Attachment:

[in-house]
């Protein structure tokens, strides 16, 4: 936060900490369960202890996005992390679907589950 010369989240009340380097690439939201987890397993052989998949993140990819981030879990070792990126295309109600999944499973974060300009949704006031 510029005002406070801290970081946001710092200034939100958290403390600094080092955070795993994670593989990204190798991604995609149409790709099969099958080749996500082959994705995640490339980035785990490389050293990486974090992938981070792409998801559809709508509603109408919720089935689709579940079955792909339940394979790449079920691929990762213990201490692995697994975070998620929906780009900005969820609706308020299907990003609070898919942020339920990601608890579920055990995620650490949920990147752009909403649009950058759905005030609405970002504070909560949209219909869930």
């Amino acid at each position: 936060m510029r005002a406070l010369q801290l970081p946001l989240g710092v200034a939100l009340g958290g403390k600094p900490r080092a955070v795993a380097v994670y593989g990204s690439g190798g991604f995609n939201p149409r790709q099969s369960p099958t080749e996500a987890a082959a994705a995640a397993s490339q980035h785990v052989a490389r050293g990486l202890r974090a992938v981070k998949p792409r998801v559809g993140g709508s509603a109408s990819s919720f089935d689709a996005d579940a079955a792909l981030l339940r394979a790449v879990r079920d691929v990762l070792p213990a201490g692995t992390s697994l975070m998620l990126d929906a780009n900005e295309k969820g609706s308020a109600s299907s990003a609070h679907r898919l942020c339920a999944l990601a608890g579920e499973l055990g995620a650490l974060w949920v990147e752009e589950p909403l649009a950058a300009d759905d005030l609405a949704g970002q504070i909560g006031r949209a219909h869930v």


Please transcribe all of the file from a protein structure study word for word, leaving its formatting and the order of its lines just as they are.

[in-house]
């Protein structure tokens, strides 16, 4: 936060900490369960202890996005992390679907589950 010369989240009340380097690439939201987890397993052989998949993140990819981030879990070792990126295309109600999944499973974060300009949704006031 510029005002406070801290970081946001710092200034939100958290403390600094080092955070795993994670593989990204190798991604995609149409790709099969099958080749996500082959994705995640490339980035785990490389050293990486974090992938981070792409998801559809709508509603109408919720089935689709579940079955792909339940394979790449079920691929990762213990201490692995697994975070998620929906780009900005969820609706308020299907990003609070898919942020339920990601608890579920055990995620650490949920990147752009909403649009950058759905005030609405970002504070909560949209219909869930």
């Amino acid at each position: 936060m510029r005002a406070l010369q801290l970081p946001l989240g710092v200034a939100l009340g958290g403390k600094p900490r080092a955070v795993a380097v994670y593989g990204s690439g190798g991604f995609n939201p149409r790709q099969s369960p099958t080749e996500a987890a082959a994705a995640a397993s490339q980035h785990v052989a490389r050293g990486l202890r974090a992938v981070k998949p792409r998801v559809g993140g709508s509603a109408s990819s919720f089935d689709a996005d579940a079955a792909l981030l339940r394979a790449v879990r079920d691929v990762l070792p213990a201490g692995t992390s697994l975070m998620l990126d929906a780009n900005e295309k969820g609706s308020a109600s299907s990003a609070h679907r898919l942020c339920a999944l990601a608890g579920e499973l055990g995620a650490l974060w949920v990147e752009e589950p909403l649009a950058a300009d759905d005030l609405a949704g970002q504070i909560g006031r949209a219909h869930v």